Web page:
• Focuses training and development plans to address missing competencies or raise level of proficiency
  • Enables people to focus on the skills, knowledge and characteristics that have the most impact on job effectiveness
  • Ensures that training and development opportunities are aligned with organizational needs
  • Makes the most effective use of training and development time and dollars
  • Provides a competency framework for ongoing coaching and feedback, both development and remedial

Types of competencies

Behavioral competencies: Individual performance competencies are more specific than organizational competencies and capabilities. As such, it is important that they be defined in a measurable behavioral context in order to validate applicability and the degree of expertise (e.g. development of talent)

Core competencies: Capabilities and/or technical expertise unique to an organization, i.e. core competencies differentiate an organization from its competition (e.g. the technologies, methodologies, strategies or processes of the organization that create competitive advantage in the marketplace). An organizational core competency is an organization's strategic strength.

Functional competencies: Functional competencies are job-specific competencies that drive proven high-performance, quality results for a given position. They are often technical or operational in nature (e.g., "backing up a database" is a functional competency).[7]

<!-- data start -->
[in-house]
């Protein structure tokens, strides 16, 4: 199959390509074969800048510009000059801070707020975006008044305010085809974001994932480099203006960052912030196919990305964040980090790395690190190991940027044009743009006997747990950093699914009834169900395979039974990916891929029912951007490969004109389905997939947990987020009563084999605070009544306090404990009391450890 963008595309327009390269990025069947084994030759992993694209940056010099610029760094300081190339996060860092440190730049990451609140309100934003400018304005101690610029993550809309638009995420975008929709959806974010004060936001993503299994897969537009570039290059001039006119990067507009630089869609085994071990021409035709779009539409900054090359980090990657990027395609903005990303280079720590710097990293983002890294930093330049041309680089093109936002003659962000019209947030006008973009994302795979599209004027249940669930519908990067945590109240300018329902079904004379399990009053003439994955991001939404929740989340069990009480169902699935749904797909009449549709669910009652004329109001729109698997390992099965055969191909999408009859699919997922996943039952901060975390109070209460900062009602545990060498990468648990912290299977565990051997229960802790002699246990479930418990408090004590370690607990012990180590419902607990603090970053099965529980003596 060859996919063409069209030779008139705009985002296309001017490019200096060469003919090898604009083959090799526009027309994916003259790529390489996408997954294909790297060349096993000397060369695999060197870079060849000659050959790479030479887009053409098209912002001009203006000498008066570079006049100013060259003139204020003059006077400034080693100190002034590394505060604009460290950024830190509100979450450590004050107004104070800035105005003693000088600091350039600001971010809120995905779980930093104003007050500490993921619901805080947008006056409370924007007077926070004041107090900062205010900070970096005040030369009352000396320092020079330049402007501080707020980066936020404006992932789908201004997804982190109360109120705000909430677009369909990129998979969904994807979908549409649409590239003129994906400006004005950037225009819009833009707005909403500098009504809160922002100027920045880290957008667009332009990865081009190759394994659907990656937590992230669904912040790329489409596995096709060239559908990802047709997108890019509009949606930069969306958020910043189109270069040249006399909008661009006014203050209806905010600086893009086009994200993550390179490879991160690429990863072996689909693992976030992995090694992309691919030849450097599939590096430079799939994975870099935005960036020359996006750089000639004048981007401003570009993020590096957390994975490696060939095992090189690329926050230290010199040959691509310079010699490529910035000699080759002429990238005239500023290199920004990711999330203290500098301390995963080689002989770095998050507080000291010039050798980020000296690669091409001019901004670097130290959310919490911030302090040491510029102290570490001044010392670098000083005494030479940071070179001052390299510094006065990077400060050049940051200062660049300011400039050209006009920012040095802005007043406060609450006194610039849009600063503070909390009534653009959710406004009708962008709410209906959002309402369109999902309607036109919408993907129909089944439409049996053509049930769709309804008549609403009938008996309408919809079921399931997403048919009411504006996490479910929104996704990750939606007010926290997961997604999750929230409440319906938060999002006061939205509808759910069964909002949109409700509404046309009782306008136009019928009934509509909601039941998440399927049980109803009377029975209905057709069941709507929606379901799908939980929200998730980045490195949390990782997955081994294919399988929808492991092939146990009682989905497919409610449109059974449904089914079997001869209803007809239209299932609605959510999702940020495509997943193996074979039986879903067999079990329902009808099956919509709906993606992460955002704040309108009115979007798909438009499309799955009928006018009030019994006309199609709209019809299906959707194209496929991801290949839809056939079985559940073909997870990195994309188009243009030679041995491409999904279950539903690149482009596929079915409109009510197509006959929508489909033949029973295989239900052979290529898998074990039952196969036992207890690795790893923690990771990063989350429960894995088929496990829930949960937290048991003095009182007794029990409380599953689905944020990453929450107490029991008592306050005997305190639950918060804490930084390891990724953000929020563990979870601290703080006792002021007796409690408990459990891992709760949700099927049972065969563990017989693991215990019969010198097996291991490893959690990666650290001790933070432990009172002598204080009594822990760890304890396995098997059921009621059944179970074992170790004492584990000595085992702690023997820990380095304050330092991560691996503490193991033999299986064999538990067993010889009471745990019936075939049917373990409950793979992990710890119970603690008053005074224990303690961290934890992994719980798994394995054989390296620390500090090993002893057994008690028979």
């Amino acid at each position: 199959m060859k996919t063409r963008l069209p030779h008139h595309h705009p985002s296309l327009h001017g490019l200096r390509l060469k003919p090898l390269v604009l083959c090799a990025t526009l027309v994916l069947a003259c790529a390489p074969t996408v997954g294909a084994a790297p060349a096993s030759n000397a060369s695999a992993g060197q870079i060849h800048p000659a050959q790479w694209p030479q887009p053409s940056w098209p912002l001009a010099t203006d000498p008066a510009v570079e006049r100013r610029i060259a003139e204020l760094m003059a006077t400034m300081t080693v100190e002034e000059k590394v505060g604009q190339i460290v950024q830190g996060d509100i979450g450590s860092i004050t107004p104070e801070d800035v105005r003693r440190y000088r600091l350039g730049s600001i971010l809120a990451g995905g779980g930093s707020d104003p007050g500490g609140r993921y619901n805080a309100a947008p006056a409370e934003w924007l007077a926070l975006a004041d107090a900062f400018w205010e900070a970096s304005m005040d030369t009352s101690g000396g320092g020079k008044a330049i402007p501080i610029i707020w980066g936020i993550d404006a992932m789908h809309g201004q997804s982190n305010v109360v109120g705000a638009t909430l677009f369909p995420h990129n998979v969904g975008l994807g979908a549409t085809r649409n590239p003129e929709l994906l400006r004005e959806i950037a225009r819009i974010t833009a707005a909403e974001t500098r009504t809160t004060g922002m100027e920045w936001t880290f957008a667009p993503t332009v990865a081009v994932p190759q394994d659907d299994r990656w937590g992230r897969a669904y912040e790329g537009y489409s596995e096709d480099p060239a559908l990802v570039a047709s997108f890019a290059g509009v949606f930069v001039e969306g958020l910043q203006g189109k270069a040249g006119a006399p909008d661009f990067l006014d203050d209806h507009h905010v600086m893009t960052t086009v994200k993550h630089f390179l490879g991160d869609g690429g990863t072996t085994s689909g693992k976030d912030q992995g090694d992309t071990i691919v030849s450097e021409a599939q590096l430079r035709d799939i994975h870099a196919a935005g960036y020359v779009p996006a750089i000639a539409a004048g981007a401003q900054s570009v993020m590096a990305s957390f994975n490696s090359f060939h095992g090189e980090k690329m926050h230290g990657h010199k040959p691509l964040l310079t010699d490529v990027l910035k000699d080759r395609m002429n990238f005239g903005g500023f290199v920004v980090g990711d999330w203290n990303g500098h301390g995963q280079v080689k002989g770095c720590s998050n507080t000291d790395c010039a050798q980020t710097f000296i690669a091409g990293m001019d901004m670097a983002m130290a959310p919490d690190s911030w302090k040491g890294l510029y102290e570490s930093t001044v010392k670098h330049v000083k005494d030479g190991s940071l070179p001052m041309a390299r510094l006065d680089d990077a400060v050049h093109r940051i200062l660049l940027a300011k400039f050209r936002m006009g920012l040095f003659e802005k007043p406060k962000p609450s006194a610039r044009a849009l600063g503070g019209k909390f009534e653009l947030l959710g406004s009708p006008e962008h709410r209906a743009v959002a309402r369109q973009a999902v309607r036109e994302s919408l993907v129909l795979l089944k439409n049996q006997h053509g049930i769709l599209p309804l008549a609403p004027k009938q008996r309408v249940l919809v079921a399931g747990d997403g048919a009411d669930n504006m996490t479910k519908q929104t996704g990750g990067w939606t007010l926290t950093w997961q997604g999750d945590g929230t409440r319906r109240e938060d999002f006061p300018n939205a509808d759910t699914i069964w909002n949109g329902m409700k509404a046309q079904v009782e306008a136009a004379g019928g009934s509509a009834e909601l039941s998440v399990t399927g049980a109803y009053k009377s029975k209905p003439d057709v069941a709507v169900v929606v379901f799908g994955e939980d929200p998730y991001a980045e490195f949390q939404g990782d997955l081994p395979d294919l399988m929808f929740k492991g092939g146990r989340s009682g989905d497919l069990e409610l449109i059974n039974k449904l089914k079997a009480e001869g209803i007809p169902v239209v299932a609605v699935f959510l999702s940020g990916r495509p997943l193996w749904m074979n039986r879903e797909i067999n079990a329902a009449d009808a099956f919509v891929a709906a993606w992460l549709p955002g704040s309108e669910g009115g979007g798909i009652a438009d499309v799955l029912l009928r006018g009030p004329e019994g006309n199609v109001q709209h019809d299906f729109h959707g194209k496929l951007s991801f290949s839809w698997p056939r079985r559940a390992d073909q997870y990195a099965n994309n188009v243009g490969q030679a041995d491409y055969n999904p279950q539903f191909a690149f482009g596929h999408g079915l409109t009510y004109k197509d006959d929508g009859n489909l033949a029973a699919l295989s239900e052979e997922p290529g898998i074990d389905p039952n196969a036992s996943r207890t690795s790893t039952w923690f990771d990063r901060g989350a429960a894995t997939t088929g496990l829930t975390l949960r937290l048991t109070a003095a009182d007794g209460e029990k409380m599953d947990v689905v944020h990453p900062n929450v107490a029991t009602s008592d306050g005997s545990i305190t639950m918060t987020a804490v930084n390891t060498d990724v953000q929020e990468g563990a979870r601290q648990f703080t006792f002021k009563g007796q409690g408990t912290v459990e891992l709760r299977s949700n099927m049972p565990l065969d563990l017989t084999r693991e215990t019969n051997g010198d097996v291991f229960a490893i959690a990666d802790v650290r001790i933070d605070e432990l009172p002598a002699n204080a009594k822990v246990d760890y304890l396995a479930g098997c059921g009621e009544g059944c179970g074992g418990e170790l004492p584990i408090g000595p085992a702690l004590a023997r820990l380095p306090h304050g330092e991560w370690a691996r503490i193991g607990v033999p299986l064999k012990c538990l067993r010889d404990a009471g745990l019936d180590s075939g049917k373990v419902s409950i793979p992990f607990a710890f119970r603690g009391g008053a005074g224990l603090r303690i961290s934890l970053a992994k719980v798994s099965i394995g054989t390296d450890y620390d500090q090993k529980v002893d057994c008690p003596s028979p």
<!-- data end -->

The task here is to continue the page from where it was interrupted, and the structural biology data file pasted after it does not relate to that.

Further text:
Management competencies: Management competencies identify the specific attributes and capabilities that illustrate an individual's management potential. Unlike leadership characteristics, management characteristics can be learned and developed with the proper training and resources. Competencies in this category should demonstrate pertinent behaviors for management to be effective.

Organizational competencies: The mission, vision, values, culture and core competencies of the organization that sets the tone and/or context in which the work of the organization is carried out (e.g. customer-driven, risk taking and cutting edge). How we treat the patient is part of the patient's treatment.

Technical competencies: Depending on the position, both technical and performance capabilities should be weighed carefully as employment decisions are made. For example, organizations that tend to hire or promote solely on the basis of technical skills, i.e. to the exclusion of other competencies, may experience an increase in performance-related issues (e.g. systems software designs versus relationship management skills)

Examples:

Attention to detail